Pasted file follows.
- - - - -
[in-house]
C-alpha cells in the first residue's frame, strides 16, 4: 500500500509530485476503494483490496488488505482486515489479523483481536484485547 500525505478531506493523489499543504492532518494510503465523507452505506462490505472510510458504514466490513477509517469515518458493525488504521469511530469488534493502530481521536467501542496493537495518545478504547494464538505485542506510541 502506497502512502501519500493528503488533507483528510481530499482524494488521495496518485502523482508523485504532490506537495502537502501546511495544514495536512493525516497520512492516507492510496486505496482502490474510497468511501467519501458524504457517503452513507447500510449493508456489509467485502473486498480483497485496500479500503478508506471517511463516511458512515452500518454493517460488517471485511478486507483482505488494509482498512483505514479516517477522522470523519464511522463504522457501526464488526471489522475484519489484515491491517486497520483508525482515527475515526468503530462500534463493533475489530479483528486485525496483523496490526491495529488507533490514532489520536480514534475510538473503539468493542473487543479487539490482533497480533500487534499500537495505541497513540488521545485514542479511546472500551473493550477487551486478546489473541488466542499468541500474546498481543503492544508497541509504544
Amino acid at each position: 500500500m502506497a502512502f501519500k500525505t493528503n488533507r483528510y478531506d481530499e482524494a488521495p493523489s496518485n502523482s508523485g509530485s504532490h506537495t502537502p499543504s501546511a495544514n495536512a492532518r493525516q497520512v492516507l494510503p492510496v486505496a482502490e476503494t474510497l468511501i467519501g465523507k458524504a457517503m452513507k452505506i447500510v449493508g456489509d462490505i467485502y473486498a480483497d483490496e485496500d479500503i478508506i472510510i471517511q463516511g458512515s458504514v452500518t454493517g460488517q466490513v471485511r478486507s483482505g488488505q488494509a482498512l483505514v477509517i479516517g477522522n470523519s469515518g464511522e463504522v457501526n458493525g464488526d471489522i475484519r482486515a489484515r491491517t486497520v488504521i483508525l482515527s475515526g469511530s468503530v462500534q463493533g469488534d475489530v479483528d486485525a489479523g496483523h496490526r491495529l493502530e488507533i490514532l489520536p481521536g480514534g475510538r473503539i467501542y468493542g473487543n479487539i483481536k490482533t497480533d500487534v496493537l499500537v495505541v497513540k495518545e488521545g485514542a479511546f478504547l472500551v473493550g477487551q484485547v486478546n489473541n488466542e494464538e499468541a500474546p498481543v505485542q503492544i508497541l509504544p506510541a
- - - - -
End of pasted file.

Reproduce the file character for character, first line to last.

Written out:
[in-house]
C-alpha cells in the first residue's frame, strides 16, 4: 500500500509530485476503494483490496488488505482486515489479523483481536484485547 500525505478531506493523489499543504492532518494510503465523507452505506462490505472510510458504514466490513477509517469515518458493525488504521469511530469488534493502530481521536467501542496493537495518545478504547494464538505485542506510541 502506497502512502501519500493528503488533507483528510481530499482524494488521495496518485502523482508523485504532490506537495502537502501546511495544514495536512493525516497520512492516507492510496486505496482502490474510497468511501467519501458524504457517503452513507447500510449493508456489509467485502473486498480483497485496500479500503478508506471517511463516511458512515452500518454493517460488517471485511478486507483482505488494509482498512483505514479516517477522522470523519464511522463504522457501526464488526471489522475484519489484515491491517486497520483508525482515527475515526468503530462500534463493533475489530479483528486485525496483523496490526491495529488507533490514532489520536480514534475510538473503539468493542473487543479487539490482533497480533500487534499500537495505541497513540488521545485514542479511546472500551473493550477487551486478546489473541488466542499468541500474546498481543503492544508497541509504544
Amino acid at each position: 500500500m502506497a502512502f501519500k500525505t493528503n488533507r483528510y478531506d481530499e482524494a488521495p493523489s496518485n502523482s508523485g509530485s504532490h506537495t502537502p499543504s501546511a495544514n495536512a492532518r493525516q497520512v492516507l494510503p492510496v486505496a482502490e476503494t474510497l468511501i467519501g465523507k458524504a457517503m452513507k452505506i447500510v449493508g456489509d462490505i467485502y473486498a480483497d483490496e485496500d479500503i478508506i472510510i471517511q463516511g458512515s458504514v452500518t454493517g460488517q466490513v471485511r478486507s483482505g488488505q488494509a482498512l483505514v477509517i479516517g477522522n470523519s469515518g464511522e463504522v457501526n458493525g464488526d471489522i475484519r482486515a489484515r491491517t486497520v488504521i483508525l482515527s475515526g469511530s468503530v462500534q463493533g469488534d475489530v479483528d486485525a489479523g496483523h496490526r491495529l493502530e488507533i490514532l489520536p481521536g480514534g475510538r473503539i467501542y468493542g473487543n479487539i483481536k490482533t497480533d500487534v496493537l499500537v495505541v497513540k495518545e488521545g485514542a479511546f478504547l472500551v473493550g477487551q484485547v486478546n489473541n488466542e494464538e499468541a500474546p498481543v505485542q503492544i508497541l509504544p506510541a